Health Ministers serve up food marketing free-for-all

CHOICE says the decision by food and health ministers to abandon the independent verification of new health claims shows the industry effectively has a veto over food labelling policy.

Ministers today walked away from a long-standing proposal from Food Standards Australia and New Zealand (FSANZ) that would require health claims on food to be verified by the independent regulator before being marketed.

“Ministers have buckled under pressure from the food industry and opened the door to a health marketing free-for-all,” says CHOICE head of campaigns Matt Levey.

“Food manufacturers want to be able to use health claims to sell their products, and all that the draft standard asked was for these claims to be independently proven before products are sold. Apparently that is too much to ask.”

Today’s decision follows two decades of debate and extensive consultation on so-called ‘general level health claims’, which link a property of a food with a health outcome.[1]

Instead of requiring manufacturers to verify health claims up-front, the most likely outcome will now be ‘self-substantiation’ – with industry only having to prove the truth of marketing claims after their products are already in the market, and only if challenged.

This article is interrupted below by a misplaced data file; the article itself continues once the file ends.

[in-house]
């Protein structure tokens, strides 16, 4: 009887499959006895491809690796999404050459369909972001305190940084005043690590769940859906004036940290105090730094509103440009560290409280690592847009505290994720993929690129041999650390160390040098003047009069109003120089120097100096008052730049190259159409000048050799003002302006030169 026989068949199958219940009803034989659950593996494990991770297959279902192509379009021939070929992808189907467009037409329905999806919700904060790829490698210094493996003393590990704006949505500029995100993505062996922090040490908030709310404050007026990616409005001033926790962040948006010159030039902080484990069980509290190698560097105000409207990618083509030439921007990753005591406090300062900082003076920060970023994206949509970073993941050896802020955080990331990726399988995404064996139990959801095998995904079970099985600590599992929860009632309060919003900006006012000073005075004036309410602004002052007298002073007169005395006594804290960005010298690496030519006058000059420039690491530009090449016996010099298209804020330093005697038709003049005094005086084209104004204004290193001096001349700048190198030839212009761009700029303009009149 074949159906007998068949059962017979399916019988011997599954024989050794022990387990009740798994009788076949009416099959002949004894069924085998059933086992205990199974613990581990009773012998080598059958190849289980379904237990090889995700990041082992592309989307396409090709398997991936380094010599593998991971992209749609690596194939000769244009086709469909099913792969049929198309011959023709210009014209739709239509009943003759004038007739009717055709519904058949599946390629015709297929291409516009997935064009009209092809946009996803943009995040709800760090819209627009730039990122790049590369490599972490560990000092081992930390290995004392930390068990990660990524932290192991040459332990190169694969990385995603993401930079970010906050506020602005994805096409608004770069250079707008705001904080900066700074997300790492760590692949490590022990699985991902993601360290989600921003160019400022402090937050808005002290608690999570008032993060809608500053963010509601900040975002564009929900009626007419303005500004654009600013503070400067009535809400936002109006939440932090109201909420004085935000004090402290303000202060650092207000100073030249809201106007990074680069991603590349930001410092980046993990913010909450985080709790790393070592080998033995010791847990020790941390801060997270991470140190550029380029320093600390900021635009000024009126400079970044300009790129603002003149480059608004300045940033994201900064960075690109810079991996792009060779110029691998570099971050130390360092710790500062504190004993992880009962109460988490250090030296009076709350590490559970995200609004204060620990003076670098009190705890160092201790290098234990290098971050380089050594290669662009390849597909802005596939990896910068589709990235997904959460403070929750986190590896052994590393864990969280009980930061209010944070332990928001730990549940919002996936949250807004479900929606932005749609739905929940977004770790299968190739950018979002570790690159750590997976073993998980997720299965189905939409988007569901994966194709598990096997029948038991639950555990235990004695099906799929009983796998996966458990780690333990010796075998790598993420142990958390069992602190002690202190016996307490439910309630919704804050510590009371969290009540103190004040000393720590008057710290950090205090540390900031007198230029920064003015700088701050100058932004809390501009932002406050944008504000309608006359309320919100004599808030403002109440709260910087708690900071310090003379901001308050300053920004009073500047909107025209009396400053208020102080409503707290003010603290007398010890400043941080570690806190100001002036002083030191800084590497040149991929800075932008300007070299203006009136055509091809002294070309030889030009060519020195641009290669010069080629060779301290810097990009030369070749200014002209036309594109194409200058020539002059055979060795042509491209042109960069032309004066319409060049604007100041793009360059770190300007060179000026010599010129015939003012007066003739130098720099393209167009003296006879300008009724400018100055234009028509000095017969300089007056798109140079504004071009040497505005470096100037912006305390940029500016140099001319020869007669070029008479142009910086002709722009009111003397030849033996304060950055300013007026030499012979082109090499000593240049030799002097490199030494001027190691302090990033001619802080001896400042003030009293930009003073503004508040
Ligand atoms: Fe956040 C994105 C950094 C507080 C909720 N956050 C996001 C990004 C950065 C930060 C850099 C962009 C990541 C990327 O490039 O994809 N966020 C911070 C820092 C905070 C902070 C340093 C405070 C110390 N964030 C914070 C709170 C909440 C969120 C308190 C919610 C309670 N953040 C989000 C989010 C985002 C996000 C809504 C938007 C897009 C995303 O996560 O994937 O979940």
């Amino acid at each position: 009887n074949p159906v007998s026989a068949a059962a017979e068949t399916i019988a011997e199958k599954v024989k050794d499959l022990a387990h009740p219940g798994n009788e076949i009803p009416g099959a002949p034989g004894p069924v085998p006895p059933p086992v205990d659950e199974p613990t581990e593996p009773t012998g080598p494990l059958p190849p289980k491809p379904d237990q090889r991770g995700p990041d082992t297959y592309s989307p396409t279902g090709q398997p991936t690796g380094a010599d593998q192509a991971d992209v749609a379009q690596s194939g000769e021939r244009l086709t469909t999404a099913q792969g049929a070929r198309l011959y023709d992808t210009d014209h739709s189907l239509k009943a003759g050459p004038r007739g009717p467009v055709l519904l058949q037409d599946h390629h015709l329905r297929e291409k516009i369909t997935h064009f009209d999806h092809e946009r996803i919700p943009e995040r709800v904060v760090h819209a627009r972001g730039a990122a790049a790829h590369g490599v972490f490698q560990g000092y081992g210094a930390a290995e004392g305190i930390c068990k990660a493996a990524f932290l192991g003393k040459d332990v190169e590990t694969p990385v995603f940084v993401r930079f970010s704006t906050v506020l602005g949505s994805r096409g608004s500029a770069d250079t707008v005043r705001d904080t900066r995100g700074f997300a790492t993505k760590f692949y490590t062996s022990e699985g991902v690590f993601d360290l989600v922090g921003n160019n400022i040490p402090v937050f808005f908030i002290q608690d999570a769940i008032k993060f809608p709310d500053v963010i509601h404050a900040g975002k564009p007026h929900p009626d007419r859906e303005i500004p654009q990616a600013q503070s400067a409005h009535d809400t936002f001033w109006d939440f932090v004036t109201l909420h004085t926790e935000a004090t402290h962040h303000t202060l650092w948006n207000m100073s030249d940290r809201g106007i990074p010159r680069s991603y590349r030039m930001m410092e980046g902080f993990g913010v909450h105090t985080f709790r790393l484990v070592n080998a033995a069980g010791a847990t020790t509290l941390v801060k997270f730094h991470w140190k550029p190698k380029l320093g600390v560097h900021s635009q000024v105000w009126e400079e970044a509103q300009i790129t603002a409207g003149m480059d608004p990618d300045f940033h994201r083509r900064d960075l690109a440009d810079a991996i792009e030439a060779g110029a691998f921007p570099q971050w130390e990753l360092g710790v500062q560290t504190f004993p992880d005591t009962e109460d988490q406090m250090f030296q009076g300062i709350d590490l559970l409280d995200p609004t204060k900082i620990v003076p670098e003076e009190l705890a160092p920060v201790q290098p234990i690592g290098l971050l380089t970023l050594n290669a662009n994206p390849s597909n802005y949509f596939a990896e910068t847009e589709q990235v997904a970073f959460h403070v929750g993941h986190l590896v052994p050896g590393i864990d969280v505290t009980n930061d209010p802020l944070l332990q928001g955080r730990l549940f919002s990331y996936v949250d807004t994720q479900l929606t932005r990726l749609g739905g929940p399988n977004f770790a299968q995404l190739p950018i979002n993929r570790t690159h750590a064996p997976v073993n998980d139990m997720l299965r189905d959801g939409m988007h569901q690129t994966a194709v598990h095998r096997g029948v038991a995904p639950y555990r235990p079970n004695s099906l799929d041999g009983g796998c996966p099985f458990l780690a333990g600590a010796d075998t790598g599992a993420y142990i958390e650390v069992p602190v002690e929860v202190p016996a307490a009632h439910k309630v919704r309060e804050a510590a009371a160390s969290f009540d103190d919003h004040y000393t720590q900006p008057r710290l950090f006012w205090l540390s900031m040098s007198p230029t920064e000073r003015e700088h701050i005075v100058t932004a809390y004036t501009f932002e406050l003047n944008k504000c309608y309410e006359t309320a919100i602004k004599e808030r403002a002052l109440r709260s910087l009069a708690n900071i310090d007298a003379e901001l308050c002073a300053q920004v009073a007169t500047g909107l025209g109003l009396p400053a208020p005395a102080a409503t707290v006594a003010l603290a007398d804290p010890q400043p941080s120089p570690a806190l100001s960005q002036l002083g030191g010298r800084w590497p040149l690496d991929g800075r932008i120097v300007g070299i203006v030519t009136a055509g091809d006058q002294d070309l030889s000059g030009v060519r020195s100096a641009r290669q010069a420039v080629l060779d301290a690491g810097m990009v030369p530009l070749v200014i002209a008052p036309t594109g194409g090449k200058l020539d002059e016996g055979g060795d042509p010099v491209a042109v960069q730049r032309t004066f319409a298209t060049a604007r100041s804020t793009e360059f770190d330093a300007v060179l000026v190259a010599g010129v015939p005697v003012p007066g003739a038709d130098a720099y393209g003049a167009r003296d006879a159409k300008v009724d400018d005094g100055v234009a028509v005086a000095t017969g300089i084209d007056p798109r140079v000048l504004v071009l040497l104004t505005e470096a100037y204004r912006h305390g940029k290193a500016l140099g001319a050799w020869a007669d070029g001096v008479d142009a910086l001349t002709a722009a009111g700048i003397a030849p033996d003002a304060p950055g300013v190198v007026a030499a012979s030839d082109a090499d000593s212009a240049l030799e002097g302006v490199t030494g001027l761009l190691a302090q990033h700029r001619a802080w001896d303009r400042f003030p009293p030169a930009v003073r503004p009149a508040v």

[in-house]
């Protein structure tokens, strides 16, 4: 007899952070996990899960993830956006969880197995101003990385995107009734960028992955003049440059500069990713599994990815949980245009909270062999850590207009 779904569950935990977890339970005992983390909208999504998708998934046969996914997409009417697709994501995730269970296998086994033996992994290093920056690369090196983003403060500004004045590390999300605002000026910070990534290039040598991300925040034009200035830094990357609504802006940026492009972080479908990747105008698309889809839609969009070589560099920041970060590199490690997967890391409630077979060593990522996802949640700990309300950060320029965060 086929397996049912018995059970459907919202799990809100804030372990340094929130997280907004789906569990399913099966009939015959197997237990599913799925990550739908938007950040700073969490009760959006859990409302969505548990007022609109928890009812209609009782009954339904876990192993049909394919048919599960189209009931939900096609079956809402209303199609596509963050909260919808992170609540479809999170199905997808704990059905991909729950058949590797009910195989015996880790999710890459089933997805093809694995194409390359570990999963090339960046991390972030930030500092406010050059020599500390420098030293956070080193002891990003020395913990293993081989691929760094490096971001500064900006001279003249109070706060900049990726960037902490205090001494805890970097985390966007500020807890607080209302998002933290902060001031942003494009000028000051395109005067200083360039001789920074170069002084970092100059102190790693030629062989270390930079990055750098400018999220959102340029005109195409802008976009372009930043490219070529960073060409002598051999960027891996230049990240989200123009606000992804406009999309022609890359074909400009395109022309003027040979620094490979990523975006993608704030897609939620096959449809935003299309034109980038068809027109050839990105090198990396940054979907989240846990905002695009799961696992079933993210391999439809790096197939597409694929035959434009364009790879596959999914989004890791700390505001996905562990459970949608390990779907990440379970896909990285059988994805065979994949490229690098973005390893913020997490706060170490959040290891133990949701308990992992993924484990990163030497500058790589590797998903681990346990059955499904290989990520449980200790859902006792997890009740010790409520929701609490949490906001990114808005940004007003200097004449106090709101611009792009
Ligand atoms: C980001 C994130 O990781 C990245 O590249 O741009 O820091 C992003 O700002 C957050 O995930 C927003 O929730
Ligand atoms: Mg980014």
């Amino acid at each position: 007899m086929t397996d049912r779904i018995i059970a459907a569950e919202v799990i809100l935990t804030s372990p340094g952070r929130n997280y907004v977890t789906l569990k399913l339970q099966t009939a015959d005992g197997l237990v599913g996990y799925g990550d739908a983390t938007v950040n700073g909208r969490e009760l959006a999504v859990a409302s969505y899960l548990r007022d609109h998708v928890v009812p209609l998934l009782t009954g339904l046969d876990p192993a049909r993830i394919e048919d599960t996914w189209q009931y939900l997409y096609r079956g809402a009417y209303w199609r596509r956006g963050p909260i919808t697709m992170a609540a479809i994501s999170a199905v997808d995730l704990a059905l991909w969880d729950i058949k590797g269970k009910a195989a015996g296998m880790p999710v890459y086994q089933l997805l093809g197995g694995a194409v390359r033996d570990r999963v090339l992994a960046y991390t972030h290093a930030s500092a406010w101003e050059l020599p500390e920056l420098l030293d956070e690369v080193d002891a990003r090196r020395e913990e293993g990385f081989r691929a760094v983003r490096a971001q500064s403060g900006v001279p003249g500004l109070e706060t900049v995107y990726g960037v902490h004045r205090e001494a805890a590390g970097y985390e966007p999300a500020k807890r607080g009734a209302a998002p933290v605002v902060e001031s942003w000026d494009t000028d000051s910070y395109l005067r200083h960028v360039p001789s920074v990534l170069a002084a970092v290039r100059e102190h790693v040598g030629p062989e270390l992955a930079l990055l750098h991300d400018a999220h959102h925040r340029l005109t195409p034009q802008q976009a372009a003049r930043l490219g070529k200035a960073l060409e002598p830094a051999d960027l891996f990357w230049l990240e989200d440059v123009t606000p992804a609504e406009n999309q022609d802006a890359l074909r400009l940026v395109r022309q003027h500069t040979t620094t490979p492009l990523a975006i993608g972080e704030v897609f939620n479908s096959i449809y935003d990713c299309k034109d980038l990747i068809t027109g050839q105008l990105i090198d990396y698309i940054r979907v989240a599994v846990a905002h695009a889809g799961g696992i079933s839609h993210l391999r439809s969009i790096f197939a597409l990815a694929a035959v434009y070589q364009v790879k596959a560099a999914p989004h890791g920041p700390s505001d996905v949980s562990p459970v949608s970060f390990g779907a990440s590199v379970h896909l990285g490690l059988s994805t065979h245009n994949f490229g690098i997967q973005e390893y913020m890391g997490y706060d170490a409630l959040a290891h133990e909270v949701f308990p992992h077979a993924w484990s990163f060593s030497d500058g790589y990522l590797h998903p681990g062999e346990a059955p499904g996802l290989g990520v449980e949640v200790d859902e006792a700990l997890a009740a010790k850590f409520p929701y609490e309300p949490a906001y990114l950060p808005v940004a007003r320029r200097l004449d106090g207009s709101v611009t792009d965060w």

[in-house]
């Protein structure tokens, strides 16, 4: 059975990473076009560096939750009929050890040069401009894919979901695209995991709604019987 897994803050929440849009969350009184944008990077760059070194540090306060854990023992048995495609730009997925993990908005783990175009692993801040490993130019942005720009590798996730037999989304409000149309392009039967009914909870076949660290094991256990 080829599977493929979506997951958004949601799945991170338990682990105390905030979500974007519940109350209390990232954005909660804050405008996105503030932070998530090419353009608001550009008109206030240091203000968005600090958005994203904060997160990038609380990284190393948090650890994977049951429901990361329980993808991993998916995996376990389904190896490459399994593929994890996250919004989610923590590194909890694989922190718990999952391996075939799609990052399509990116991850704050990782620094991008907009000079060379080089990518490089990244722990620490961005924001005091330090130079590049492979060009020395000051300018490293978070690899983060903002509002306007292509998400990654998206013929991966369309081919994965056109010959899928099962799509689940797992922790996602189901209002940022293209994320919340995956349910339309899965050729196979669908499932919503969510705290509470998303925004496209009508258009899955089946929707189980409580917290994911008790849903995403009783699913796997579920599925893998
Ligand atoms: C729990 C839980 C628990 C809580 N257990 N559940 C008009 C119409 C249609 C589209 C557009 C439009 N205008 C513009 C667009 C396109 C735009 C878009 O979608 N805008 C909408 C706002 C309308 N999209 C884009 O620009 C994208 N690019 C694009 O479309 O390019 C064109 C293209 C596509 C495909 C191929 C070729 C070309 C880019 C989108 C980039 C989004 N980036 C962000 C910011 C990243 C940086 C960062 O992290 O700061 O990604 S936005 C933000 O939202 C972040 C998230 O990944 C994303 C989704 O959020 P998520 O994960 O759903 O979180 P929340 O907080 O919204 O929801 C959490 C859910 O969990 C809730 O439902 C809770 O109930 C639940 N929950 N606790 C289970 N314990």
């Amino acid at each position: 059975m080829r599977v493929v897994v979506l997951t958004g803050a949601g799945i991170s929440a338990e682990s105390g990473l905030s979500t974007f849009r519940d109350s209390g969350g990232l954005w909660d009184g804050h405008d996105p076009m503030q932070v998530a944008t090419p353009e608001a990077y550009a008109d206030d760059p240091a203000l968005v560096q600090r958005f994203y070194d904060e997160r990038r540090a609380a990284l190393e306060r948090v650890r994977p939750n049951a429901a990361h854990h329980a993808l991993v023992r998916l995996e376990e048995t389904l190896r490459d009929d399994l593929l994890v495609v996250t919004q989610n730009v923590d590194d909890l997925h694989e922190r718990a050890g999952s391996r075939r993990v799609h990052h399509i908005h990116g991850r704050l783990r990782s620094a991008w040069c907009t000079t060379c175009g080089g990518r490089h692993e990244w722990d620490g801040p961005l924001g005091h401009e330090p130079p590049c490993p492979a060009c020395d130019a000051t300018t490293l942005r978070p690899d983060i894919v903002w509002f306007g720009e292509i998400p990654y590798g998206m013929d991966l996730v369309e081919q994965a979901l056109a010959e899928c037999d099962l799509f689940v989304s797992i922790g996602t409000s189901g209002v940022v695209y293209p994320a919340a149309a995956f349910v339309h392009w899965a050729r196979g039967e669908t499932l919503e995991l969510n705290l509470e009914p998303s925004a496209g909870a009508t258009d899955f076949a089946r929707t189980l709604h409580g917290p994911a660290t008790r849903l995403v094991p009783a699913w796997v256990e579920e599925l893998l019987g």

“It beggars belief that a food manufacturer would find it difficult to substantiate a genuine health claim before launching a product. If they are so sure they will have the evidence for new claims, why not have it verified?” Mr Levey says.

“Unfortunately, the European experience where just 10% of claims put forward by manufacturers have been approved shows that the food industry has a very different view to independent regulators of what constitutes good science.”

CHOICE is part of an alliance of 12 consumer and health groups which have urged governments to safeguard consumer interests by ensuring new claims are subjected to independent scrutiny, as recommended by FSANZ. See Australian Cancer Council views on this issue here.